Bio-Medical Materials and Engineering - Volume 5, issue 3
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The aim of
Bio-Medical Materials and Engineering is to promote the welfare of humans and to help them keep healthy. This international journal is an interdisciplinary journal that publishes original research papers, review articles and brief notes on materials and engineering for biological and medical systems.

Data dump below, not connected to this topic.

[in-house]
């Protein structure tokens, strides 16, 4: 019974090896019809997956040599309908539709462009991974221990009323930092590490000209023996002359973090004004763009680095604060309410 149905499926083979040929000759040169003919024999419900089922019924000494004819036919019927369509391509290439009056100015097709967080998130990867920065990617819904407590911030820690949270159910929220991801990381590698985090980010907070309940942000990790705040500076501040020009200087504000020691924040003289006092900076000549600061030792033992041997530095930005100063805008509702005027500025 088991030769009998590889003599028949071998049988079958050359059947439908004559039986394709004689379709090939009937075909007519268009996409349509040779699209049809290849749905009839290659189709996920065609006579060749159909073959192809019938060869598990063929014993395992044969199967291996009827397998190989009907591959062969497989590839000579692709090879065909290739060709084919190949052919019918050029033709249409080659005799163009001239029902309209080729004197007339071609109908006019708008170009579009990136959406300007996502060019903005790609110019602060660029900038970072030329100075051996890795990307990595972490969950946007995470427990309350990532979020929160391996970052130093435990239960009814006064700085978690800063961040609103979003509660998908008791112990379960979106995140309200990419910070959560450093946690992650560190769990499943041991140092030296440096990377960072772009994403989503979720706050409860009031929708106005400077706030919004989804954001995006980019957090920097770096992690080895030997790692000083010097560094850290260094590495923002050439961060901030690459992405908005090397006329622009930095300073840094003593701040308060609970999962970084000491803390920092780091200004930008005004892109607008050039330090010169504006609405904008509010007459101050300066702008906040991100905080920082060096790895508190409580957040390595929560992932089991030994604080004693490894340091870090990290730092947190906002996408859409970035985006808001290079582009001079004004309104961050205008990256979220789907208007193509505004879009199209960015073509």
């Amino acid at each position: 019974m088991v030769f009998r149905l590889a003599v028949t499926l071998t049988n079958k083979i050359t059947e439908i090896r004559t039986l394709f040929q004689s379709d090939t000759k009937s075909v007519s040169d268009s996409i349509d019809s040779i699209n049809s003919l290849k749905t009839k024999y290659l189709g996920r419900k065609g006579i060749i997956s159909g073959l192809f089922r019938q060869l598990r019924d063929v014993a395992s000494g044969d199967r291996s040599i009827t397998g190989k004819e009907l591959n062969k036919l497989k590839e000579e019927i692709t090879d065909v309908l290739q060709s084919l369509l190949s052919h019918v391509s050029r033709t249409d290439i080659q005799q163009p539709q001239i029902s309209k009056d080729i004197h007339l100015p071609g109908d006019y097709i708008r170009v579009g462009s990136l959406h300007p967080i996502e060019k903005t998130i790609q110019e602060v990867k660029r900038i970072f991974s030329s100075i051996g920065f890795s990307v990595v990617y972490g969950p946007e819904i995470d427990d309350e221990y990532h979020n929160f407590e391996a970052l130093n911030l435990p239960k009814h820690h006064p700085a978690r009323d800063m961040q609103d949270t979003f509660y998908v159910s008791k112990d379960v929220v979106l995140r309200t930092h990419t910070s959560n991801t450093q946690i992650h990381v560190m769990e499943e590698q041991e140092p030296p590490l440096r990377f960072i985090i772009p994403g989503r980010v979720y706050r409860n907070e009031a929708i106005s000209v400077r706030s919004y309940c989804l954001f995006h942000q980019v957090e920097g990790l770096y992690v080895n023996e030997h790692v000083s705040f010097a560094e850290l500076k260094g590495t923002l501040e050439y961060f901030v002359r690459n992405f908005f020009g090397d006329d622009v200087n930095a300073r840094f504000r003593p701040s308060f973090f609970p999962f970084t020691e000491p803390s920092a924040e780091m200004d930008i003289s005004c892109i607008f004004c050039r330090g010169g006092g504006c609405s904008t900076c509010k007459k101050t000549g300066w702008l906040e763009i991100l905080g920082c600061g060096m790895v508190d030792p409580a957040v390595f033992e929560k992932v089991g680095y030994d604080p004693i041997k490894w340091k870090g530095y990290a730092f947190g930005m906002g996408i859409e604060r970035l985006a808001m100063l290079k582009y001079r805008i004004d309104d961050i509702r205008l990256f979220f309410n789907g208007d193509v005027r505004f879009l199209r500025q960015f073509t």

Articles in this peer-reviewed journal cover a wide range of topics, including, but not limited to: Engineering as applied to improving diagnosis, therapy, and prevention of disease and injury, and better substitutes for damaged or disabled human organs; Studies of biomaterial interactions with the human body, bio-compatibility, interfacial and interaction problems; Biomechanical behavior under biological and/or medical conditions; Mechanical and biological properties of membrane biomaterials; Cellular and tissue engineering, physiological, biophysical, biochemical bioengineering aspects; Implant failure fields and degradation of implants. Biomimetics engineering and materials including system analysis as supporter for aged people and as rehabilitation; Bioengineering and materials technology as applied to the decontamination against environmental problems; Biosensors, bioreactors, bioprocess instrumentation and control system; Application to food engineering; Standardization problems on biomaterials and related products; Assessment of reliability and safety of biomedical materials and man-machine systems; and Product liability of biomaterials and related products.